Putting a retry around the entire operation is problematic because our developer friend was not being very specific about what went wrong. As we will see in the next few paragraphs, a retry may be appropriate or not. In part 2 of this series of posts, we will start to make our API endpoint idempotent. As we will see then, even that is more difficult than it seems at first glance.
What are some of the failure modes the client can experience calling the API though?
- The URI for the endpoint is wrong. Retries will not help here.
- The client sends a bad request. No amount of retries will help.
- The service is not up. Retries may help if it comes up in a timely fashion.
- The service takes too long to respond and the request times out. A retry may not be appropriate since we do not know if the request was processed. It also may exacerbate high load if that is why the service took too long.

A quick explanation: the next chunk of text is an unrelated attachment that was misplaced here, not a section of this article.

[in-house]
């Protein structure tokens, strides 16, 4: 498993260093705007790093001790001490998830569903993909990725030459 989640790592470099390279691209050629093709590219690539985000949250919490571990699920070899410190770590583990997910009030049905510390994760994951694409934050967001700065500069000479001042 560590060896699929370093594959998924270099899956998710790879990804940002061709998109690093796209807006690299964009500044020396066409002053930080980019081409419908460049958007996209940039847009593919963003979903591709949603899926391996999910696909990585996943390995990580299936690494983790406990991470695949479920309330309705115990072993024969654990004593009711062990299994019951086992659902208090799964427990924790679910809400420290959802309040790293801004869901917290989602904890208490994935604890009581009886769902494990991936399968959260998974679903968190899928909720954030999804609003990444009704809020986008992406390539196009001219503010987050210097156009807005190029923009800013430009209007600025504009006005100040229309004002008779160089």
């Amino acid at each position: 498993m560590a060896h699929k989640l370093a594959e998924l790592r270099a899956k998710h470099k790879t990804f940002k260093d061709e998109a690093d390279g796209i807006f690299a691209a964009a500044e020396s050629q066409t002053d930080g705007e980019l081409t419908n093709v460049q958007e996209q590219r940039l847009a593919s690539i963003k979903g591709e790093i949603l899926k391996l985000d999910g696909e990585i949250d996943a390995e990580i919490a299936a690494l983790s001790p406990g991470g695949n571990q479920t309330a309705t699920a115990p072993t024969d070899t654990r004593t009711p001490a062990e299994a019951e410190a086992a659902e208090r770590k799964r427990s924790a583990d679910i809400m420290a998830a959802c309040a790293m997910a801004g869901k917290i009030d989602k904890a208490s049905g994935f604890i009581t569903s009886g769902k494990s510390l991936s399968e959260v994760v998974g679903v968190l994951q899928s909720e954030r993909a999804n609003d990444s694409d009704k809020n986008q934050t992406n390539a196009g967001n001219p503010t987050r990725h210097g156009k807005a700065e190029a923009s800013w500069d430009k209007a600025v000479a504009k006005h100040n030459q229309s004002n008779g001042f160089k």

- The service errors for an unknown reason. A retry may or may not be appropriate.
- The service dies mid-request. We don't know how far the processing of the request got, so a retry may not be appropriate.
Let's drill into the various steps that occur due to the API call and see what can go wrong.
2. Fetch from DB
The fetching of supplier data from the database is the easiest. If this fails we cannot continue.
A nuanced use of HTTP codes and
Retry-After header could allow you to easily indicate to the client that they could retry too.
Since this call changes no state, we could retry this query if it fails due to intermittent network availability.
3. Persist to DB
When just considering an atomic database call, we can be fairly confident that the call will succeed or fail in a reliable way.